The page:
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Faust, English Baroque Soloists, Gardiner, St Martin-in-the-Fields review – gusto and grace | reviews, news & interviews

Faust, English Baroque Soloists, Gardiner, St Martin-in-the-Fields review – gusto and grace

Faust, English Baroque Soloists, Gardiner, St Martin-in-the-Fields review – gusto and grace

Wit and vim invigorate favourite Haydn and Mozart

Forever young: John Eliot Gardiner and the English Baroque SoloistsChris Christodoulou/BBC

More than half a century has passed since John Eliot Gardiner’s choir and orchestras first won their historically-informed licence to thrill. A feverish Saturday night at St Martin-in-the-Fields proved that Gardiner and the English Baroque Soloists can still quicken the pulse and rinse the ears of the most jaded concert-goer.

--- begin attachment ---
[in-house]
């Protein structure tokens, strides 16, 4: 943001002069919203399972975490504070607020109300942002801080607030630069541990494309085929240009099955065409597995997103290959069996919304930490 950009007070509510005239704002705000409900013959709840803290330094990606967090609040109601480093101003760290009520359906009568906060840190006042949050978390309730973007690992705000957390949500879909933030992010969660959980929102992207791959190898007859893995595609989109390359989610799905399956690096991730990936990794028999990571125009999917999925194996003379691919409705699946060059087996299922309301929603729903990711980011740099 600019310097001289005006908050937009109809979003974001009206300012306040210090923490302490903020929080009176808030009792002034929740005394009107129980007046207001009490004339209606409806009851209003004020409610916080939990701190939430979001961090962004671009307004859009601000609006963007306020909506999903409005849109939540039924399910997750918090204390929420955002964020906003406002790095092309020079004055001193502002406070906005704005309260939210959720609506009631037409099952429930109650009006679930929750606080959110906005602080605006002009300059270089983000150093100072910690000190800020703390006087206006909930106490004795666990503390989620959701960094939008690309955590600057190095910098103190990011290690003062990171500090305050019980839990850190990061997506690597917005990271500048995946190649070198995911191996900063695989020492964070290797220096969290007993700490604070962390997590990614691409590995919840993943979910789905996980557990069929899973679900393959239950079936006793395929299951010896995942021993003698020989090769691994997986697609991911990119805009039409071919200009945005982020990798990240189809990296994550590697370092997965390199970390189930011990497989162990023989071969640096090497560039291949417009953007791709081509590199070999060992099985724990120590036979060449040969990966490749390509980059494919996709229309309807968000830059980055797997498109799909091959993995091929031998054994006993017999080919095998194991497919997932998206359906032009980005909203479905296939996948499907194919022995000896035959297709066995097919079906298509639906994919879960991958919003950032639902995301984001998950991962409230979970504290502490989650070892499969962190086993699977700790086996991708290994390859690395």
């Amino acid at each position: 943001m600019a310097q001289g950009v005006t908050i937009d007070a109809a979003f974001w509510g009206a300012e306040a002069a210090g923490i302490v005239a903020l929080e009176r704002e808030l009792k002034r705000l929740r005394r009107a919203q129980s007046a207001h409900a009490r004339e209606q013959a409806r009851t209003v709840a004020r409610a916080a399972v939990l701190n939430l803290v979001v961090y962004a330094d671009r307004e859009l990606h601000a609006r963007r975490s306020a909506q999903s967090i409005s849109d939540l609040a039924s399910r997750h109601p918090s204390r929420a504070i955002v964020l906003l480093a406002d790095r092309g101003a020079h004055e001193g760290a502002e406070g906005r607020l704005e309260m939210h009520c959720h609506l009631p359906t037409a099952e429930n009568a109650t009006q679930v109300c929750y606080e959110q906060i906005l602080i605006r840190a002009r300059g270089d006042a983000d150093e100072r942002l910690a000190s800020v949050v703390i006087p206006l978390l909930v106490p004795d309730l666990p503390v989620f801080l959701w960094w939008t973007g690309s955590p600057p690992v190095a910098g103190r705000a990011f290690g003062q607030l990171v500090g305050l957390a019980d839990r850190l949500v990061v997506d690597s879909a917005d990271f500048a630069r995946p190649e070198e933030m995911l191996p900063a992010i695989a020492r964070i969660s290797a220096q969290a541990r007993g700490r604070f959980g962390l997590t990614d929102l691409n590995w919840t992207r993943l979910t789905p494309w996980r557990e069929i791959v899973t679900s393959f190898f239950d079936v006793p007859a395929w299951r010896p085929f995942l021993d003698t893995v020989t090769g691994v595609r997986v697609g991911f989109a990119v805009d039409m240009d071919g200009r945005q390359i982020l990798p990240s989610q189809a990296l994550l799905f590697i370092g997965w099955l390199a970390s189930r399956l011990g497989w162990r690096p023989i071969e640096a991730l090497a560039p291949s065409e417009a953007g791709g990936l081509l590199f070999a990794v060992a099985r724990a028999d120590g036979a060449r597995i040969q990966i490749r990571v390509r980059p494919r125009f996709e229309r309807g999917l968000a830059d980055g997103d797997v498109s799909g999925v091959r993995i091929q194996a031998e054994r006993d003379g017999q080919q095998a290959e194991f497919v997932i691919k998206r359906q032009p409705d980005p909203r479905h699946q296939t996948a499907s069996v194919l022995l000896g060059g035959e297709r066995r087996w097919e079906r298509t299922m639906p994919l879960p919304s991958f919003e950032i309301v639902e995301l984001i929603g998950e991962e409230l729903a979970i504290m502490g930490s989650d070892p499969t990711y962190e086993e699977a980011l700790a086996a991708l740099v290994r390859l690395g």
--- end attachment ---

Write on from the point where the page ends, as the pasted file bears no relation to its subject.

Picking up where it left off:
In James Gibbs’s elegant temple, a programme of top-drawer Haydn and Mozart symphonies interspersed with a brace of Mozart violin concertos might sound like a recipe for low-key polish and politesse. In the event, Gardiner – who turned 79 last week – and his band delivered a show that felt a bit more like Bridgerton than teatime BBC Jane Austen: richly, even gaudily, coloured, bristling with flair and wit; fiercely keen as ever to make us hear the mischief, invention and fun behind the staid forms of Classical decorum.